This is a preprint
The Ancient Origins of Consciousness: How the Brain Created Experience by Todd E. Feinberg and Jon M. Mallatt
In lieu of an abstract, here is a brief excerpt of the content:

Leonardo Reviews 89 opportunities to sustain and restore natural ecosystems for current and future generations. Ethical stewardship is also an ecocentric ethic to some degree, for “an ecocentric ethic thus recognizes that if humans are to be considered part of nature, they, like all other species, should have the right to exploit it.” In other words, humans as biotic species are functional parts of complex adaptive ecosystems. While recognizing humanity’s right to exploit nature, such an ethic is not intended to give humanity license to exploit ecosystems without regard to sustainability. Systems thinking teaches us that to maintain sustainability of the whole system, humans must act in ways that preserve food web structure, and also preserve the dynamism created by species interactions and feedbacks (pp. 145–146). Chapter 6, “Hubris to Humility,” shows how difficult it is to design ecosystems in a real sense. This chapter begins with a discussion of Biosphere 2 (Earth is Biosphere 1), a 1990s science experiment that took place in a fully enclosed glass facility near Tucson, Arizona. The enclosed space contained several miniature ecosystems, heating and cooling systems, and space for human habitation and agriculture. Eight people were sealed into the facility for two years. The project included monitoring the participants’ health and the air, water and soil functioning in the biosphere. The problems the experiment exposed show how difficult it is to engineer a functional natural economy . Humans complained of hunger the first year, although they did adapt in the second. Ecosystems in the biosphere became underdeveloped, or transformed in other ways, because of unforeseen limitations related to how the crafted environment evolved. The most significant challenge was maintaining balanced levels of carbon dioxide and oxygen. The experiment, which cost about US $200 million, was halted after two years because many of the species in the biosphere had died and the human participants began to experience apnea and chronic fatigue. While I appreciate Schmitz’s expression of the need for humility and his presentation of the New Ecology as offering an approach by humans for humans, a major reservation I had as I read was that humans in this book are more conceptual than “actual,” because he treats humanity as if it is all of one piece. People interested in learning about how an ecologist sees this vocation will no doubt enjoy this book, particularly those who desire a view that counters the idea that we are headed toward a global environmental crisis. Even still, it is hard to avoid concerns about the human enterprise, as Schmitz’s comments about global climate change remind us: Layered upon all of this, with poten­ tially conflating effects, is global climate change. Domestication of nature by humans increases greenhouse gas emissions through land clearing and resource exploitation, land conversion for agriculture, rearing livestock, production and use of cement for infrastructure development, energy generation, and transportation of humans, their goods, and their materials. A warming Earth selects for those species with the suite of physiological traits that allow them to adapt to changing conditions. Those that are incapable go extinct (p. 84). In summary, Schmitz’s arguments, while sensible, are presented without the cacophony of human voices. I would have liked him to critique his own proposals, to name competing ideas about proposed policies that aim to combat climate change, and to name theories to a greater degree (e.g. the Jevons paradox). I am not suggesting that he should have given voice to environmental skeptics. Rather, as Schmitz tells us, scientific understanding of urban environments remains rudimentary. Because his discussion read more like a story detailing ecology through his own eyes, the critical evaluation was sparse. Schmitz’s urge for innovations and a scientific approach to urban design, while compelling, did not include enough about human complexity. Perhaps this will come in another book? Suffice it to say, I was hoping The New Ecology would provide scientific details that would open entry into the issues circling within the implementation debates when environmental questions arise. Schmitz, instead, punts: The specter that humans can insti­ gate rapid evolutionary change is well appreciated in an environmental stewardship ethic. . . . But what it means operationally for the interplay between changes...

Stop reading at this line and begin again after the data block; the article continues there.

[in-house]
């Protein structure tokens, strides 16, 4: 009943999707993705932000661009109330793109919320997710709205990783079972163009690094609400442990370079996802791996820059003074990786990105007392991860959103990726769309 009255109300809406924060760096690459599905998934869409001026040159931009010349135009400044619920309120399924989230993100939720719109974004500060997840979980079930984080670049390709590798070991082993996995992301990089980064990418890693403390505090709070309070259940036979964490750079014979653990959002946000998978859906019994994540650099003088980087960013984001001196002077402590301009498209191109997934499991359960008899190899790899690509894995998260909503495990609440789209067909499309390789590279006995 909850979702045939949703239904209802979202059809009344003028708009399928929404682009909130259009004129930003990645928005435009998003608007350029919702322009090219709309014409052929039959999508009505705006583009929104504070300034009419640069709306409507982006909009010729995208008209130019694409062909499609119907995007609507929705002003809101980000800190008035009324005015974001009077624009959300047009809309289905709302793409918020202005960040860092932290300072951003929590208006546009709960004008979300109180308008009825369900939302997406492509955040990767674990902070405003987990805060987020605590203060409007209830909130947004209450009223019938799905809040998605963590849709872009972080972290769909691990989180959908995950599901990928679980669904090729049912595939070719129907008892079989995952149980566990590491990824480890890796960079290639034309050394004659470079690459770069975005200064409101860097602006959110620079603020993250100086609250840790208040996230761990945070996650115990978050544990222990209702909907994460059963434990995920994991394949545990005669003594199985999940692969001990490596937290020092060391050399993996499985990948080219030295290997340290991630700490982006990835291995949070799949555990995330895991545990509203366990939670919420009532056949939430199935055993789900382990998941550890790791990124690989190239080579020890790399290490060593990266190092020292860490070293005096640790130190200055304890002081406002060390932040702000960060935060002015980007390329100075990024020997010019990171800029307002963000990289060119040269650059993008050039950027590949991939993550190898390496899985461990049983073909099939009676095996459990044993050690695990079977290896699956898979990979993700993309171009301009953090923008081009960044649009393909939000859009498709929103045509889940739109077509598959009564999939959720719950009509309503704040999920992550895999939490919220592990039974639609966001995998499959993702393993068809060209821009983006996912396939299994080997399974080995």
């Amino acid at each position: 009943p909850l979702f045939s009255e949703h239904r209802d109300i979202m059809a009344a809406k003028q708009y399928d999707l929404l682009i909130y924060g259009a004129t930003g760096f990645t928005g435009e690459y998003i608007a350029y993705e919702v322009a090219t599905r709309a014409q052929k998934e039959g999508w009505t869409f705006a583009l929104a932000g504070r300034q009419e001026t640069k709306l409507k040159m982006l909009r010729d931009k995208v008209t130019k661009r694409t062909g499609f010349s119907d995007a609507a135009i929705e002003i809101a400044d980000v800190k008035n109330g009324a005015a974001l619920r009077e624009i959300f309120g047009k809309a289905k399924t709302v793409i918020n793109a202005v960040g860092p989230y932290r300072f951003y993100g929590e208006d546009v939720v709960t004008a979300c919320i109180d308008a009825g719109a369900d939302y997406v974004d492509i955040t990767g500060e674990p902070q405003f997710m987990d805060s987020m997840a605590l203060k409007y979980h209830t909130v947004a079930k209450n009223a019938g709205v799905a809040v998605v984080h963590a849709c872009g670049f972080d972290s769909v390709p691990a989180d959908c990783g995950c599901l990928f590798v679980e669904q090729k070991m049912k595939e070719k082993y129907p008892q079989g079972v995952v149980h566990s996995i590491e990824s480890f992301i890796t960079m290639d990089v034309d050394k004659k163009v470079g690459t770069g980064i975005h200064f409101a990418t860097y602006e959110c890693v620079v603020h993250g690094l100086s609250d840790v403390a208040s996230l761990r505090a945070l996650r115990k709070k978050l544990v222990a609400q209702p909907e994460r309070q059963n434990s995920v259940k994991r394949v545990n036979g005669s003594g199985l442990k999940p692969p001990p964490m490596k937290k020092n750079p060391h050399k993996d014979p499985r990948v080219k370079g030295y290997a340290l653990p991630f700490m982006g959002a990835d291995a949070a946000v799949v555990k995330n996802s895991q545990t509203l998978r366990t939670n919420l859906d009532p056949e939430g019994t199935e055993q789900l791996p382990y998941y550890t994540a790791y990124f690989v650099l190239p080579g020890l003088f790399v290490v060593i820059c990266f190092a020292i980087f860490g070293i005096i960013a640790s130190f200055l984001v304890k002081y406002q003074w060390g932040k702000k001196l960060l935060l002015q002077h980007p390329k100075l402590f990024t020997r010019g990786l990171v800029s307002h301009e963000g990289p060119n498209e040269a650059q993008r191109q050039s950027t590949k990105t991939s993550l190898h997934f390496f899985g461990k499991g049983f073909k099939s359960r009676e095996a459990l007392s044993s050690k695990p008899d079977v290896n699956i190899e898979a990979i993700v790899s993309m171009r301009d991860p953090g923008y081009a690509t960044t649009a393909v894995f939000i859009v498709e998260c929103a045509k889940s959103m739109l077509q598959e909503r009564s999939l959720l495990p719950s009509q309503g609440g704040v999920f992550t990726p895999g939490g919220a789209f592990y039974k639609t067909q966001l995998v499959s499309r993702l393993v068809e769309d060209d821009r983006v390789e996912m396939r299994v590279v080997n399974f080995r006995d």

pdf